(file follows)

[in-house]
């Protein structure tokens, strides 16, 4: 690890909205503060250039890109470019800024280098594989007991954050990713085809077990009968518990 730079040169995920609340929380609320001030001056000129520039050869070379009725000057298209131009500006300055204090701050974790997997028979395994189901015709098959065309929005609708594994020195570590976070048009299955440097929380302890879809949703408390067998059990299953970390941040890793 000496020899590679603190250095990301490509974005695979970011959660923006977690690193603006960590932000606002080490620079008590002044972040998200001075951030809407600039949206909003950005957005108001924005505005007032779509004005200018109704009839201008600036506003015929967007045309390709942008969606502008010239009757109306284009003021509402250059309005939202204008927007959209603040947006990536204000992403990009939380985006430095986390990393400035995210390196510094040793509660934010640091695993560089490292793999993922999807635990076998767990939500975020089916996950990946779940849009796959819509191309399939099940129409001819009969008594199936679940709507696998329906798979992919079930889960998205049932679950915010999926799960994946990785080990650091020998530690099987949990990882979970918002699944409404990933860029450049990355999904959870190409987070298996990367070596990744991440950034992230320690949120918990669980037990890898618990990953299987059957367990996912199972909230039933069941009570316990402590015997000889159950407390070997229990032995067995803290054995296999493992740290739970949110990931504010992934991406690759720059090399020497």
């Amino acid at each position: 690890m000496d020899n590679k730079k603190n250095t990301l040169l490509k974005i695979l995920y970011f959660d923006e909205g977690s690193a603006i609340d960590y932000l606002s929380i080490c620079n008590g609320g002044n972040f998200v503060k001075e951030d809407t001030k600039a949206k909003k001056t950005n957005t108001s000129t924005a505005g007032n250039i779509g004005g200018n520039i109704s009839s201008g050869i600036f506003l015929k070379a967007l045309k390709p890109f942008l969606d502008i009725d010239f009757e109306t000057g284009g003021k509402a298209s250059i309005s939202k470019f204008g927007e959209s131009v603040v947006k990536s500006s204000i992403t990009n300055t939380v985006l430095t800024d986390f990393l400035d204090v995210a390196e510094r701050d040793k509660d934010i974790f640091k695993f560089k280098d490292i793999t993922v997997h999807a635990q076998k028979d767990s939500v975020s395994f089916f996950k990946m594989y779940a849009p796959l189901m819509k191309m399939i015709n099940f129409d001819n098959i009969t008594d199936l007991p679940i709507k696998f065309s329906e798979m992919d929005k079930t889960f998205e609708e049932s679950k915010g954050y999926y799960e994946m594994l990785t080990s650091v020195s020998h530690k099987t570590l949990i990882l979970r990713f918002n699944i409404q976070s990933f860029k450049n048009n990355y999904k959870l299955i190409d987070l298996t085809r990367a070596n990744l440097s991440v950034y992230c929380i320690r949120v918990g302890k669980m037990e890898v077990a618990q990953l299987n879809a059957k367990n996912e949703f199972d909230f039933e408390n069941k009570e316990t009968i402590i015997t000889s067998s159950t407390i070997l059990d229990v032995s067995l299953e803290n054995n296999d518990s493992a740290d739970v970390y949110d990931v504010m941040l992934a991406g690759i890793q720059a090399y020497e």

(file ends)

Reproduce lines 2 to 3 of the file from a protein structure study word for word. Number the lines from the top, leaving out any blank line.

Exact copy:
């Protein structure tokens, strides 16, 4: 690890909205503060250039890109470019800024280098594989007991954050990713085809077990009968518990 730079040169995920609340929380609320001030001056000129520039050869070379009725000057298209131009500006300055204090701050974790997997028979395994189901015709098959065309929005609708594994020195570590976070048009299955440097929380302890879809949703408390067998059990299953970390941040890793 000496020899590679603190250095990301490509974005695979970011959660923006977690690193603006960590932000606002080490620079008590002044972040998200001075951030809407600039949206909003950005957005108001924005505005007032779509004005200018109704009839201008600036506003015929967007045309390709942008969606502008010239009757109306284009003021509402250059309005939202204008927007959209603040947006990536204000992403990009939380985006430095986390990393400035995210390196510094040793509660934010640091695993560089490292793999993922999807635990076998767990939500975020089916996950990946779940849009796959819509191309399939099940129409001819009969008594199936679940709507696998329906798979992919079930889960998205049932679950915010999926799960994946990785080990650091020998530690099987949990990882979970918002699944409404990933860029450049990355999904959870190409987070298996990367070596990744991440950034992230320690949120918990669980037990890898618990990953299987059957367990996912199972909230039933069941009570316990402590015997000889159950407390070997229990032995067995803290054995296999493992740290739970949110990931504010992934991406690759720059090399020497």
């Amino acid at each position: 690890m000496d020899n590679k730079k603190n250095t990301l040169l490509k974005i695979l995920y970011f959660d923006e909205g977690s690193a603006i609340d960590y932000l606002s929380i080490c620079n008590g609320g002044n972040f998200v503060k001075e951030d809407t001030k600039a949206k909003k001056t950005n957005t108001s000129t924005a505005g007032n250039i779509g004005g200018n520039i109704s009839s201008g050869i600036f506003l015929k070379a967007l045309k390709p890109f942008l969606d502008i009725d010239f009757e109306t000057g284009g003021k509402a298209s250059i309005s939202k470019f204008g927007e959209s131009v603040v947006k990536s500006s204000i992403t990009n300055t939380v985006l430095t800024d986390f990393l400035d204090v995210a390196e510094r701050d040793k509660d934010i974790f640091k695993f560089k280098d490292i793999t993922v997997h999807a635990q076998k028979d767990s939500v975020s395994f089916f996950k990946m594989y779940a849009p796959l189901m819509k191309m399939i015709n099940f129409d001819n098959i009969t008594d199936l007991p679940i709507k696998f065309s329906e798979m992919d929005k079930t889960f998205e609708e049932s679950k915010g954050y999926y799960e994946m594994l990785t080990s650091v020195s020998h530690k099987t570590l949990i990882l979970r990713f918002n699944i409404q976070s990933f860029k450049n048009n990355y999904k959870l299955i190409d987070l298996t085809r990367a070596n990744l440097s991440v950034y992230c929380i320690r949120v918990g302890k669980m037990e890898v077990a618990q990953l299987n879809a059957k367990n996912e949703f199972d909230f039933e408390n069941k009570e316990t009968i402590i015997t000889s067998s159950t407390i070997l059990d229990v032995s067995l299953e803290n054995n296999d518990s493992a740290d739970v970390y949110d990931v504010m941040l992934a991406g690759i890793q720059a090399y020497e």